A super season like no other

0 Comment(s)Print E-mail China Daily, November 16, 2020
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Jiangsu Suning players celebrate the team's maiden Chinese Super League title in Suzhou on Thursday. Goals either side of halftime from Eder and Alex Teixeira in the second leg of the final earned the Nanjing-based team a 2-1 victory (on the night and on aggregate) over eight-time champion Guangzhou Evergrande. [Photo/Xinhua]

It was only fitting that the most unusual of Chinese Super League seasons delivered a most surprising ending.

Jiangsu Suning's shock 2-1 win over Guangzhou Evergrande in Thursday's final in Suzhou, Jiangsu province, saw the CSL crown a brand new champion-the top flight's ninth different winner since the inception of pro soccer in China in 1994.

Simply arriving at the finish line safe and sound, however, was perhaps the biggest reason to celebrate following a campaign that presented unprecedented challenges due to the COVID-19 pandemic.

"This is a dream-come-true for me, after all these years, Jiangsu finally stands on the highest podium," said Suning midfielder Ji Xiang, whose team rode its luck in the final's scoreless first leg on Nov 8.

"This year has been a very tough year for everyone. I really want to thank the Chinese Football Association for staging this season," Ji added.

"Also I want to thank all my teammates and coaches. Under such difficult circumstances, none of us simply gave up. We should cherish all we have now."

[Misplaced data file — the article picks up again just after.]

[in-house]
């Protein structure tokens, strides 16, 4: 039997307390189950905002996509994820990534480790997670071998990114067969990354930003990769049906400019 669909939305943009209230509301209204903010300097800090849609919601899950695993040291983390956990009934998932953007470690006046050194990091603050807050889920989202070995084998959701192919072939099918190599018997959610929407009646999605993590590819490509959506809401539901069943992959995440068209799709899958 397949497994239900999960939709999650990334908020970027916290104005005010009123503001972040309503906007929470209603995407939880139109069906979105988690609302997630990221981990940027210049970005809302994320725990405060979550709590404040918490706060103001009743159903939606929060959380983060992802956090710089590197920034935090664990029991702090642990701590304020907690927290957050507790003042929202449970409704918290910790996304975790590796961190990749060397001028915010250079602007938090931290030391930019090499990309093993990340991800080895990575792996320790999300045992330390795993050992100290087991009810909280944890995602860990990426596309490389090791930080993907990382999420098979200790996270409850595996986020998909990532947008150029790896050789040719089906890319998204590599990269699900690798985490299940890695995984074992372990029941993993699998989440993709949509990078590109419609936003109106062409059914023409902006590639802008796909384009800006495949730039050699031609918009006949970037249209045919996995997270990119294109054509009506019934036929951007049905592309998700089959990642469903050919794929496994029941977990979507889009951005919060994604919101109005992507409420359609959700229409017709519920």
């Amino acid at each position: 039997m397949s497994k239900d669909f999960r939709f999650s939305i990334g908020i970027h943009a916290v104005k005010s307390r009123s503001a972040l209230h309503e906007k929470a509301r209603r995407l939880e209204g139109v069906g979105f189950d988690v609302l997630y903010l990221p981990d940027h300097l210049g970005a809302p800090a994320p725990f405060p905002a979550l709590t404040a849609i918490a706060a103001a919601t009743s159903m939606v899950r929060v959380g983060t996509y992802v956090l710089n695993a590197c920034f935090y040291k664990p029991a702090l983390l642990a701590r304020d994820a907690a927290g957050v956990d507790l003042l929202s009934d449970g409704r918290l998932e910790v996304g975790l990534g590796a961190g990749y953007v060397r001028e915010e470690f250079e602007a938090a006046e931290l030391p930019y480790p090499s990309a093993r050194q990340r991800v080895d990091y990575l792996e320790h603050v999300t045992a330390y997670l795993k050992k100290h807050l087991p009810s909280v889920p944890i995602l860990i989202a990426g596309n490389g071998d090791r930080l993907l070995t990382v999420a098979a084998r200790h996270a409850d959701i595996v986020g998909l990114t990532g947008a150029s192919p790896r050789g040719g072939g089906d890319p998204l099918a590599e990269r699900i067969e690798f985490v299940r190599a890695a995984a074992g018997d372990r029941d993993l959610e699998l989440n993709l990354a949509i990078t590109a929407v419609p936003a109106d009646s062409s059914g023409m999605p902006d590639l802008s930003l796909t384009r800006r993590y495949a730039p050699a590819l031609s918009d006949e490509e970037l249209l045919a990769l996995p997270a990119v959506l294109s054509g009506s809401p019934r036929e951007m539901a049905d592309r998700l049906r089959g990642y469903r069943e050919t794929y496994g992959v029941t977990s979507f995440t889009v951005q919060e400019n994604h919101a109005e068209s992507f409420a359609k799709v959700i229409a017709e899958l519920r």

Suning head coach Cosmin Olaroiu hailed the triumph as the "most precious" of his career and reserved special praise for organizers after over 9,000 spectators were allowed inside Suzhou Olympic Sports Center to witness the historic night.

"I told my players before the game that whatever we do in this life, everything is about feelings, emotions and moments like this. This is the moment they will remember all their lives," the Romanian said.

"I've won many trophies in my life, but this is the most precious and the most difficult one. Usually I would be in the team that is the favorite to win the title. This is one of the few times I'm in a team that is not a favorite to win. So the joy is much bigger.

"I want to thank and honor everyone who supported and participated in this campaign… Considering the situation of the world at the moment, it's amazing that we have had the chance to play this championship.

"What's more extraordinary was that we had our supporters at this game. I don't know if there's another league in the world that has played continuously with spectators and finished like this. They organized it perfectly to end the season like this."

With eight titles to its name since 2011, Evergrande has utterly dominated the CSL over the last decade. So, Chinese Football Association president Chen Xuyuan reckons victory for Nanjing-based Suning was a healthy outcome for the domestic game.

"Chinese soccer needs a more diversified and competitive environment," said Chen. "Having more teams contending for the league title will benefit the development of Chinese soccer."

Fans clearly agreed with those sentiments. Within 12 hours of Suning's win, related topics had been viewed over 230 million times on Weibo, providing yet more evidence of how the league has gripped the public's imagination this year.